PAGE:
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Fragments of a Faith Forgotten

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Author Topic: Fragments of a Faith Forgotten  (Read 2267 times)
Peggie Welles
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« Reply #15 on: January 25, 2009, 01:24:00 am »

which the city had bequeathed to the Senate, and which the infatuated Mark Antony handed over to Cleopatra, last of the Ptolemies.

When the glory of Alexandria began to depart, its library began to share its fate. Julian, the emperor (360-363), took many volumes to enrich his own library; when the "Christian" fanatics in 387 stormed the Serapeum, they razed the temple to its foundation, and nothing of the library was left but the empty shelves. Finally in 641 Amru, general of Omar, second in succession to the Prophet, fed the furnaces of the 4000 baths of Alexandria for full six months with the Bruchion's priceless treasures. If what the rolls contained were in the Korān, they were useless, if what they taught were not in the Korān, they were pernicious; in either case, burn them! Some Mohammedan apologists have lately tried to whitewash Omar and deny the whole story; but perhaps he is as little to be excused as the "Christian" barbarians who devastated the shelves of the Serapeum.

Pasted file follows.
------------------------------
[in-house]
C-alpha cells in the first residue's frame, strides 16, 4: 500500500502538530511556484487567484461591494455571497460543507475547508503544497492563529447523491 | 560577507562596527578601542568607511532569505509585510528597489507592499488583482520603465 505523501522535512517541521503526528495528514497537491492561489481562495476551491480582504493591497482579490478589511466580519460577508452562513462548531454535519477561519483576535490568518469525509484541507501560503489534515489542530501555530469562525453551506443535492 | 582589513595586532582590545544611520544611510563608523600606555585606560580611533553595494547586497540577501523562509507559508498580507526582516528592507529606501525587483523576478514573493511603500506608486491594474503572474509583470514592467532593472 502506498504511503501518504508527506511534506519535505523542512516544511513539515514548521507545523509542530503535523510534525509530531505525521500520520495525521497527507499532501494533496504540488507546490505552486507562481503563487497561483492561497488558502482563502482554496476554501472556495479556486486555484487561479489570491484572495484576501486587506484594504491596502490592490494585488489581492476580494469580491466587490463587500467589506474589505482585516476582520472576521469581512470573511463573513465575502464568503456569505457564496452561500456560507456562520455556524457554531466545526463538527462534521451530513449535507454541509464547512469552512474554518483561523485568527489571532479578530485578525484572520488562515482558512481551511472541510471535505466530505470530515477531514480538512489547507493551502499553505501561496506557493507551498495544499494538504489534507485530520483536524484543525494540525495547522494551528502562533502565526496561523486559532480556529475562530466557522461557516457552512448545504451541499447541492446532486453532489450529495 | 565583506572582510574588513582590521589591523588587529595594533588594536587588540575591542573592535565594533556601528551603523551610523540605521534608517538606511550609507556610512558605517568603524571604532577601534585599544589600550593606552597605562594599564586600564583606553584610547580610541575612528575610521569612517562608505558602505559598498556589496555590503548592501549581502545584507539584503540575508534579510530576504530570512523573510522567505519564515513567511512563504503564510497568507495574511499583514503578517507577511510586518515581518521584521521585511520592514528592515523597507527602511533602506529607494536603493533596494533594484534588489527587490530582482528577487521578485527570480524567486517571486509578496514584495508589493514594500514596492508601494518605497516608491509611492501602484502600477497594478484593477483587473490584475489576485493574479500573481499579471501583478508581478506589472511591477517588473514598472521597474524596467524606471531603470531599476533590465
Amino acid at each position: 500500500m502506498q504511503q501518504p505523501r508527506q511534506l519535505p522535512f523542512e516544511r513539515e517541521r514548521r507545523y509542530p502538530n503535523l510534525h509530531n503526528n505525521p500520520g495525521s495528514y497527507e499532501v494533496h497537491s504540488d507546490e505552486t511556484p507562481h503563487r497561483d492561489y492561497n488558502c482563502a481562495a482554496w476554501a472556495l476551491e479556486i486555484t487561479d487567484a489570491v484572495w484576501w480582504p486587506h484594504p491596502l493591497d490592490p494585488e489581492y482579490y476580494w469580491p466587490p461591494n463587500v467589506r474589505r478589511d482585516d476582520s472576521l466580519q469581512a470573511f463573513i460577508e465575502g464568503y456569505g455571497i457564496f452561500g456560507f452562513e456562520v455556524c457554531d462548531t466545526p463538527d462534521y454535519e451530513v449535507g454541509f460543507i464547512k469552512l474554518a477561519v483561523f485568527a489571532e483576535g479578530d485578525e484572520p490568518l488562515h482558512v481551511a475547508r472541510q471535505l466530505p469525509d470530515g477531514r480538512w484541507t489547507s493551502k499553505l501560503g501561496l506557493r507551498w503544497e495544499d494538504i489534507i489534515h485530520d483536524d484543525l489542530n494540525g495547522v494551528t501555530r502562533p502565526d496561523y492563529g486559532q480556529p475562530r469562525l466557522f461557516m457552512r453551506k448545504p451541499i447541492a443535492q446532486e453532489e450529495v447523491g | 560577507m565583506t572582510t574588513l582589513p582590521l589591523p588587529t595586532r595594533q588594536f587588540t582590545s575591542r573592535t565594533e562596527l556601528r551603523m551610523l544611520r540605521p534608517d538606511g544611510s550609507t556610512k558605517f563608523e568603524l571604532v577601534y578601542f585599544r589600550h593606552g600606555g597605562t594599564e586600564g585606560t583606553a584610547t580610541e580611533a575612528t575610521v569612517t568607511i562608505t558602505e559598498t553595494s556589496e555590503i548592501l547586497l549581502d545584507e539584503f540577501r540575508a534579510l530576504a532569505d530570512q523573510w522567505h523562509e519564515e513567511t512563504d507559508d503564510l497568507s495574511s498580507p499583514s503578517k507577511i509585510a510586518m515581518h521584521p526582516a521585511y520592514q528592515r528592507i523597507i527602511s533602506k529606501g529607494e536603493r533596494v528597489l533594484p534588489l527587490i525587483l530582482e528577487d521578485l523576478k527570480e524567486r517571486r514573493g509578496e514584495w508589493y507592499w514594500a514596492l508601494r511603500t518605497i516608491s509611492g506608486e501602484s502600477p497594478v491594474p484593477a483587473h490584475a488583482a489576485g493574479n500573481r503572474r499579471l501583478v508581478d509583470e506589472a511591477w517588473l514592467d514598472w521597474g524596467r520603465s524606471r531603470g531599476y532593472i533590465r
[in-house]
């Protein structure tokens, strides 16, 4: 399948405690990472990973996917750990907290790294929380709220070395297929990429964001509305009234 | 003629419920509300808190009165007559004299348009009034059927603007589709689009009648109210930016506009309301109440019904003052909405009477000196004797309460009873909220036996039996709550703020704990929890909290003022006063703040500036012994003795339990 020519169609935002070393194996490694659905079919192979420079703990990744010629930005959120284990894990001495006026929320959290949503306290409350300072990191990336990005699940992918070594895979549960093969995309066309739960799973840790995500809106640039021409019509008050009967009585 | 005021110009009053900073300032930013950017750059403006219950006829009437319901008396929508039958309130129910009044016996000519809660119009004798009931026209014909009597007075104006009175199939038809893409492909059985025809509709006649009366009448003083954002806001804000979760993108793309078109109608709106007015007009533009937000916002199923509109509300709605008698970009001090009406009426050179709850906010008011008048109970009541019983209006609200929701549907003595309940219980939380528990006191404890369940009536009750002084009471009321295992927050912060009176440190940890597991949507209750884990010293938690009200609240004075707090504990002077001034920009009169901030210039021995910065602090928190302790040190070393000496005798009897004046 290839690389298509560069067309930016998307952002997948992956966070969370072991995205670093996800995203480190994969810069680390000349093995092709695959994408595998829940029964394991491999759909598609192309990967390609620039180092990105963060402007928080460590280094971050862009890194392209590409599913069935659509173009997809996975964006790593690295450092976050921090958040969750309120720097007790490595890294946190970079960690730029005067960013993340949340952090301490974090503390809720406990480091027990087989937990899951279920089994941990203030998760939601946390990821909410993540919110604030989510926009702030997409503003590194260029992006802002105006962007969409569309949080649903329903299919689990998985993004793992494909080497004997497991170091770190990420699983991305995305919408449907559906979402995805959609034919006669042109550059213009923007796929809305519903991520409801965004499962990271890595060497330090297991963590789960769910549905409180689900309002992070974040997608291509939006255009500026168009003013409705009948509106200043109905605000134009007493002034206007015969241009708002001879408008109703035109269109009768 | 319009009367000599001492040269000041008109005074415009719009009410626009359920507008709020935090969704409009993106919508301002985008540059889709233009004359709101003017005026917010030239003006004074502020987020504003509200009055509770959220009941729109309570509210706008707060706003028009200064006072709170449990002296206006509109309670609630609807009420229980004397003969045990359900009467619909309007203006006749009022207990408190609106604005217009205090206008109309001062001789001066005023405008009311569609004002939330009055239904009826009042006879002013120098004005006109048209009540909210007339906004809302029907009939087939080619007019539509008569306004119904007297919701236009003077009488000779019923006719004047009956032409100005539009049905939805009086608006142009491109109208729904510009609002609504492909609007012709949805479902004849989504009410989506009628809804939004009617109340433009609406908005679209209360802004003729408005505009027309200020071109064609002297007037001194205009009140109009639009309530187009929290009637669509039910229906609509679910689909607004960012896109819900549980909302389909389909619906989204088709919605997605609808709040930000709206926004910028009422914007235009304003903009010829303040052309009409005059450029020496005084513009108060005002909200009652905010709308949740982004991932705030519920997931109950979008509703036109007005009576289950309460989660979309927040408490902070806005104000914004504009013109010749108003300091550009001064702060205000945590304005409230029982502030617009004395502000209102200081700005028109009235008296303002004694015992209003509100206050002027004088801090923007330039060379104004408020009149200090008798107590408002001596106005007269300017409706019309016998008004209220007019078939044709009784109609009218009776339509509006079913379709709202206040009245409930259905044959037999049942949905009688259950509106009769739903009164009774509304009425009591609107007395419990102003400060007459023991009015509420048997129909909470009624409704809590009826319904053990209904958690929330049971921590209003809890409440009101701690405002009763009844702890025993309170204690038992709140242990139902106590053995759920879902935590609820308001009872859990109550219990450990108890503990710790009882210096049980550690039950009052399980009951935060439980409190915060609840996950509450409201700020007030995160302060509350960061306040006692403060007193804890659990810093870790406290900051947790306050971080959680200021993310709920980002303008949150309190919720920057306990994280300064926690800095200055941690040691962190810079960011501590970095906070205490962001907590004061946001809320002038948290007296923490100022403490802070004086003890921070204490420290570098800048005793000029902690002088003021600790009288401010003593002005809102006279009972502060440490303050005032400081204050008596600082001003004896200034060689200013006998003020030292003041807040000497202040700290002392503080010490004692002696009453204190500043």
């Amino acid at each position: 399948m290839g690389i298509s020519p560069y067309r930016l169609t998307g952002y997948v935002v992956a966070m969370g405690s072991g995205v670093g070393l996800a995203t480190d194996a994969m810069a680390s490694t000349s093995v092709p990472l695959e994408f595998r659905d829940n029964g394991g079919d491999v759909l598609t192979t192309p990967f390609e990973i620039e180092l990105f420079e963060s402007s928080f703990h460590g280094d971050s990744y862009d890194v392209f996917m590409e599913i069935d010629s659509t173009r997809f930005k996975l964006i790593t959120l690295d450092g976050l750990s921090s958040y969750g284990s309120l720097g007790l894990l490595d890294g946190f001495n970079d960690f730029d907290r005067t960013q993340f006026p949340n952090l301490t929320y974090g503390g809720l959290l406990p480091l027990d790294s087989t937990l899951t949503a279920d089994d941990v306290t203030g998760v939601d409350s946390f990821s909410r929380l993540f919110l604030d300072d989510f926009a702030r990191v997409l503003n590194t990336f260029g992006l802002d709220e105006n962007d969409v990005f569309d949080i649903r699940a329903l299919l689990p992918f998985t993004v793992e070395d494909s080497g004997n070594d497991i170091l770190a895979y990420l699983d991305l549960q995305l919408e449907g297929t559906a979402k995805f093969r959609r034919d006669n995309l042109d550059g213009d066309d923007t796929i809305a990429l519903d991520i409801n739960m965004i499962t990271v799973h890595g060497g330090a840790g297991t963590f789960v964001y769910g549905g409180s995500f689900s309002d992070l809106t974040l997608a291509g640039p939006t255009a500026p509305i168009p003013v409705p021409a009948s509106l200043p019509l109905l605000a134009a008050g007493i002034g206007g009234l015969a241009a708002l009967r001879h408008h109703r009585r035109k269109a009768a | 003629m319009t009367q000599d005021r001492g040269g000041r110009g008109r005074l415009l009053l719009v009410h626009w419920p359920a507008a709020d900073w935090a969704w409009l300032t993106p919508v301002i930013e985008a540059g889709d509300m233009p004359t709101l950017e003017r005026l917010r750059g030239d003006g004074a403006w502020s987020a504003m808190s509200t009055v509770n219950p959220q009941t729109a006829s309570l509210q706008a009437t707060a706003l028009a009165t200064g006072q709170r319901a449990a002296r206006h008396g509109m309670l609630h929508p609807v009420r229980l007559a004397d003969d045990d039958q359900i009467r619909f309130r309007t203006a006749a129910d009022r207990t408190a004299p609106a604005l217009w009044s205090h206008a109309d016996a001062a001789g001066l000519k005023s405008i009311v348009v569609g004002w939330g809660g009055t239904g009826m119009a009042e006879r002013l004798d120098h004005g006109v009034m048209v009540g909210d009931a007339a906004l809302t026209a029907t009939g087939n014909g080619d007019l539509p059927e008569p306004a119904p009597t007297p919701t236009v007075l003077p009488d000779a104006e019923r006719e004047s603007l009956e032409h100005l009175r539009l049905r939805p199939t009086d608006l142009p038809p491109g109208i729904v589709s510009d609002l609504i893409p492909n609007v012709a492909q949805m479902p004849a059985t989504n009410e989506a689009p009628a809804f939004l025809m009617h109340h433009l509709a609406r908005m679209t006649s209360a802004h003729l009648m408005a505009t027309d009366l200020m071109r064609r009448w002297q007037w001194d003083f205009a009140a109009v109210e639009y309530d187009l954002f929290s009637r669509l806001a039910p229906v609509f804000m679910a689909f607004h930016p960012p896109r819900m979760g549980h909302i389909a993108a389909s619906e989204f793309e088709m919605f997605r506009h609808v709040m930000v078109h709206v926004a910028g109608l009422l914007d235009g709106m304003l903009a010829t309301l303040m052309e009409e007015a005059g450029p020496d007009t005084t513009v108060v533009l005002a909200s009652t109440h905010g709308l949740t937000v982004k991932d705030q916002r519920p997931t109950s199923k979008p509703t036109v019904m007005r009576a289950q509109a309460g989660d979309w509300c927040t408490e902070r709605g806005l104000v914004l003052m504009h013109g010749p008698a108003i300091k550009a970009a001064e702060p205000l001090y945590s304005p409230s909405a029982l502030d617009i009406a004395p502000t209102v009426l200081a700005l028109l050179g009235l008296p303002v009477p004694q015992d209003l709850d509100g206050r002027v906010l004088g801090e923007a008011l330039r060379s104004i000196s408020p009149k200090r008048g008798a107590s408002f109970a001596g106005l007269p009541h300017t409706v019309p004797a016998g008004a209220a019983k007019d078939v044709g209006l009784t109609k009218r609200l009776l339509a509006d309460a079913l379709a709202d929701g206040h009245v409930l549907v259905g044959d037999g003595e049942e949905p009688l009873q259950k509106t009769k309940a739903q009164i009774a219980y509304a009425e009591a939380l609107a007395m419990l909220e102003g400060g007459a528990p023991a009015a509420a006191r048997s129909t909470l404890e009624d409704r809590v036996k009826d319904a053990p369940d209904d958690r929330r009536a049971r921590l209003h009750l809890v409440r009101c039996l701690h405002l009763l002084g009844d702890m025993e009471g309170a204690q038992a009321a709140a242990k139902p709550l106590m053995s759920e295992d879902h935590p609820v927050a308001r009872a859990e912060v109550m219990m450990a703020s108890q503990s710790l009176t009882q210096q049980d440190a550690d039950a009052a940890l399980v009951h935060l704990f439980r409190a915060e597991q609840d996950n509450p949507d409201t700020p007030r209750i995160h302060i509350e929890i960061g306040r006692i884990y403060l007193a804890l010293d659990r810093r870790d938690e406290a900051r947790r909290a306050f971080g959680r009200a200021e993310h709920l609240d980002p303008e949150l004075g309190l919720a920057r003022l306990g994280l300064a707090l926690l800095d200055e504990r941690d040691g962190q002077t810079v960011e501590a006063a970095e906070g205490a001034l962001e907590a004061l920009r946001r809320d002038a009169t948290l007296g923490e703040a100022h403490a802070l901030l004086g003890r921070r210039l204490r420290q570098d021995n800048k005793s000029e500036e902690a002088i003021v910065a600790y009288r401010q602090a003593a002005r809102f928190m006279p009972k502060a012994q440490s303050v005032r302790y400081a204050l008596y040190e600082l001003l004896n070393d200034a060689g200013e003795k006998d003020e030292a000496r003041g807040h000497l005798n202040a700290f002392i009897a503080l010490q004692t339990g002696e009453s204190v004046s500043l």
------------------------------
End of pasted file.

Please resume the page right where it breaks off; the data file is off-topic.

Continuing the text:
The Museum.Such was the written material on which the scholars, scientists and philosophers of Alexandria had to work. And not only was there a library, but also a kind of university, called the Museum, dedicated to the arts and sciences, and embracing among other things an observatory, an amphitheatre of anatomy, a vast botanical garden, an immense menagerie, and many other collections of things useful for physical research.

It was an institution conceived on a most liberal plan, an assembly of savants lodged in a palace,